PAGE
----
Washington -- To the beach, and I leave sizzling Washington in gratifying haste, particularly now that all the politicians have departed too. When the pols are gone Washington loses its chief source of amusement and most of its sources of white collar crime, even an occasional violent criminal. By the way, did you note that the only member of Congress to oppose the expulsion of convicted felon, James Traficant, was the Hon. Gary Condit, he of the missing Chandra Levy enigma? Both men will not be returning to our nation's capital this fall. They will be missed.
But to return to my subject, I am heading for the beach. What marvels will I see there? From what I have seen in earlier peregrinations this summer, I will see many very corpulent Americanos. Frankly, fat people do not trouble me. I prefer them to the skinny, angular Americans, many of which look like terminal cases. There are myths about body types. Redheads are supposedly choleric. Tubby persons are supposedly merry. Most of us recognize that these stereotypes are often inaccurate. There are fat people who are irritable and gloomy. But have you ever met a cheerful skinny person? If they were to laugh their bones would rattle. I think we can conclude that skinny people are grim, and that the self-righteously skinny are the sworn enemies of the rotund. I side with the rotund, and will greet them genially at the beach -- assuming they are properly clothed.
After all, the rotund are about to become targets of America's health Gestapo. Not content with rendering life miserable for tobacco smokers and only slightly less miserable for oenologists and moderate drinkers, the health Gestapo's agents are opening a new theater of operations. This time they are training their blunderbusses on fast food restaurants and candy and soft drink machines. They are focusing their solicitude on those whom they say are overweight. Their assumption is that those who tip the scales a few pounds on the heavy side are overweight because of their diets. Well, perhaps, but what business is it of ours? The sophistry that the health Gestapo lays down on us is that fat people burden Medicare and Medicaid with inordinately pricey medical bills. I call this a sophistry because the overweight also have lower life expectancies. Consequently, they are less of a burden on the healthcare system than the rest of us.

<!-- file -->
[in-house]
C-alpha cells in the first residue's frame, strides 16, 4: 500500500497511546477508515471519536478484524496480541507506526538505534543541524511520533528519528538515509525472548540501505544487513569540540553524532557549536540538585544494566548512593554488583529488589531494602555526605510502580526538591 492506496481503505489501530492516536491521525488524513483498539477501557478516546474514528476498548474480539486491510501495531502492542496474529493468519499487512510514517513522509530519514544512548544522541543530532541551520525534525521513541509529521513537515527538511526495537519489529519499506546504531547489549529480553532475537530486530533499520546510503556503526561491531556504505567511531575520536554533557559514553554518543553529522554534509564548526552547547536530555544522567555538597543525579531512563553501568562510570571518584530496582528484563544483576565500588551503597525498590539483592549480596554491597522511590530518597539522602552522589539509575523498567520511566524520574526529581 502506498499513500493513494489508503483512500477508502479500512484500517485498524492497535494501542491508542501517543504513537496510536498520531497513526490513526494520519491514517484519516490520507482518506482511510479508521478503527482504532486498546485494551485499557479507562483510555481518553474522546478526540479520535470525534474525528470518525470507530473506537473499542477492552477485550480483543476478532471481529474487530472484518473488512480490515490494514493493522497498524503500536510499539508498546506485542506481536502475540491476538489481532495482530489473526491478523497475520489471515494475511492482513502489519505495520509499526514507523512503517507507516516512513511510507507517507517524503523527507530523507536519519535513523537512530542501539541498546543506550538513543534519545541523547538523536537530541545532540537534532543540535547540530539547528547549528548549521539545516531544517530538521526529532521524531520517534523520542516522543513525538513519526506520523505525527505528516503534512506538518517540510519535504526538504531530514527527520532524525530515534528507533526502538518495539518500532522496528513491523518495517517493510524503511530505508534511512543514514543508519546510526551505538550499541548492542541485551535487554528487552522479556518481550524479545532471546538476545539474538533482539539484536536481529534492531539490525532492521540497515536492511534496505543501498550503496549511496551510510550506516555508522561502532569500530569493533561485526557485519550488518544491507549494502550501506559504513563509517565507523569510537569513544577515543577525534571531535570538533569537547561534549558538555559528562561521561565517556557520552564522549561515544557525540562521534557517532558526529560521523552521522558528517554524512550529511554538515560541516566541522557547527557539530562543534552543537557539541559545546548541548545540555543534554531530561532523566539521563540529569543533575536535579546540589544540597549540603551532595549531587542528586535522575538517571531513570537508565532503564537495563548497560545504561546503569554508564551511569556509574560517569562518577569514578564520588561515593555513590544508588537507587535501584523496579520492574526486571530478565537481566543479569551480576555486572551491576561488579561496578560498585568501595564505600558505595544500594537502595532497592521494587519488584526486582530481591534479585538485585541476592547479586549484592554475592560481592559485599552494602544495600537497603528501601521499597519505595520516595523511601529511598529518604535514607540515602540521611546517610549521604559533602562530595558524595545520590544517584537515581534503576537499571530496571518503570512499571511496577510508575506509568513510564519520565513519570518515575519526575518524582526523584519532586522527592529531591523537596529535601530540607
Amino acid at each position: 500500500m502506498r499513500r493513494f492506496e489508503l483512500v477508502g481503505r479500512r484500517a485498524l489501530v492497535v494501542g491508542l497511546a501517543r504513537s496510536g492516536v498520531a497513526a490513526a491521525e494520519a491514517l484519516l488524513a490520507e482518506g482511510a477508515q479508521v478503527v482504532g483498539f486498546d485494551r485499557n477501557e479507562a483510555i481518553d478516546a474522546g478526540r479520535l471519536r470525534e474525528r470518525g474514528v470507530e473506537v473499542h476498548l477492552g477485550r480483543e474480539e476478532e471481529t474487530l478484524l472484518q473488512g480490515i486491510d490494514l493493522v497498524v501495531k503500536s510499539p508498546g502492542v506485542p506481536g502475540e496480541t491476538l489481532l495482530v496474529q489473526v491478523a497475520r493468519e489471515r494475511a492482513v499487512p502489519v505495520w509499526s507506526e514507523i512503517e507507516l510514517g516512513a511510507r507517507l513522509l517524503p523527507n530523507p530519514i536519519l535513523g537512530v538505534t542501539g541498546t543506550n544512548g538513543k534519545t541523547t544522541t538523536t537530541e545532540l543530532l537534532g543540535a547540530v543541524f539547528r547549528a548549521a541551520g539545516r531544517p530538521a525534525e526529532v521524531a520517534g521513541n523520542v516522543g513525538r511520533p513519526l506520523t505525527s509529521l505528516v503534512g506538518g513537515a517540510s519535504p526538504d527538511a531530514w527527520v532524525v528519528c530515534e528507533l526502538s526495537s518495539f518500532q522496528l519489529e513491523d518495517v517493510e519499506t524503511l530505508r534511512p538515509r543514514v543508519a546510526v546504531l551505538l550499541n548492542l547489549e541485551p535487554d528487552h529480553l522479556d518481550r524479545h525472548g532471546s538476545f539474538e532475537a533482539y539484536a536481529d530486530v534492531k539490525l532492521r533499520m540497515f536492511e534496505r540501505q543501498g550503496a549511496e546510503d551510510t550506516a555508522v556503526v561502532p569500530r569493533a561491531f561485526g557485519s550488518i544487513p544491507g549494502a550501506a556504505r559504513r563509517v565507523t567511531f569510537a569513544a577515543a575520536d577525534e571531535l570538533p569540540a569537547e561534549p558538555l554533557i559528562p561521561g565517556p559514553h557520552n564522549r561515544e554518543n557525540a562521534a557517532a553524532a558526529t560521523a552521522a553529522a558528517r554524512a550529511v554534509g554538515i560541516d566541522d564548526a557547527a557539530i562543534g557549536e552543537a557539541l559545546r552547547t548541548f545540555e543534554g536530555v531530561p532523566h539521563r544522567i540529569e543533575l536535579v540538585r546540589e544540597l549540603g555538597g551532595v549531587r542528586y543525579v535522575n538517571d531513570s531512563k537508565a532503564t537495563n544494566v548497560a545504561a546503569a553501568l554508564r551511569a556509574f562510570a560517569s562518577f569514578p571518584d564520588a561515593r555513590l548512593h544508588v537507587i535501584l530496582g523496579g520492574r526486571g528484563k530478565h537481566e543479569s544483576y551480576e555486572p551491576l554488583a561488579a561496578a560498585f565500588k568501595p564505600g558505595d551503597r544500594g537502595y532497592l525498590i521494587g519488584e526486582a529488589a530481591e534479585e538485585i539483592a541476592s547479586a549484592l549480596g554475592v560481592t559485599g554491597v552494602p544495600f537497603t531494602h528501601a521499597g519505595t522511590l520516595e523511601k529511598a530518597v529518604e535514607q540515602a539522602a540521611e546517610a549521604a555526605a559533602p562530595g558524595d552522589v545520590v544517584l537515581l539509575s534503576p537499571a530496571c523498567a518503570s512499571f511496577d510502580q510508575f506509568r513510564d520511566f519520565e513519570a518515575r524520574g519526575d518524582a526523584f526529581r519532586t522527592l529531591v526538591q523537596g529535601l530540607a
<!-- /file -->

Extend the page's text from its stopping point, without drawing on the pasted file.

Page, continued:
Of course, the health Gestapo's main complaint is not against the fat but against the Giant Corporations that feed them. The "food industry," two Ivy League medical busybodies write in the Washington Post, "spends an estimated $10 billion to influence the eating behavior of children." So these two food snoops and their allies among the so-called consumerists are inveighing against the "food industry" and fast-food corporations in particular. A New York lawyer has just filed a class-action lawsuit against McDonald's, Burger King, Wendy's and KFC, claiming his client became obese and ill because of the delicious products of these profitable corporations.
Anyone the least familiar with the products of America's food producers knows that these companies are very health conscious and responsive to America's hungry consumers. Their production lines produce caffeine-free drinks, low-fat delicacies, the sodium-free, the sugar-free -- you name it. If it is healthy and tasteless, Americans can buy it.
My guess is that fat people are fat because they want to be fat. Unlike the skinny, the fat are nicely cushioned. Whenever they sit or lie down it is probably like easing oneself into a plush sofa or chair. Some of the fat whom I shall see at the beach might actually be aesthetes familiar with the fleshy painting of Raphael and other Renaissance voluptuaries, and eager to imitate their works of art with their very own bodies.
So here is a toast to fat people, perspiring in the sunshine, guzzling whatever consumer product they desire. I look forward to seeing them at the beach, and I shall only ask that they keep their boom boxes at a moderate volume and not roll over on me.
Share this Article
Like this Article
Print this ArticlePrint Article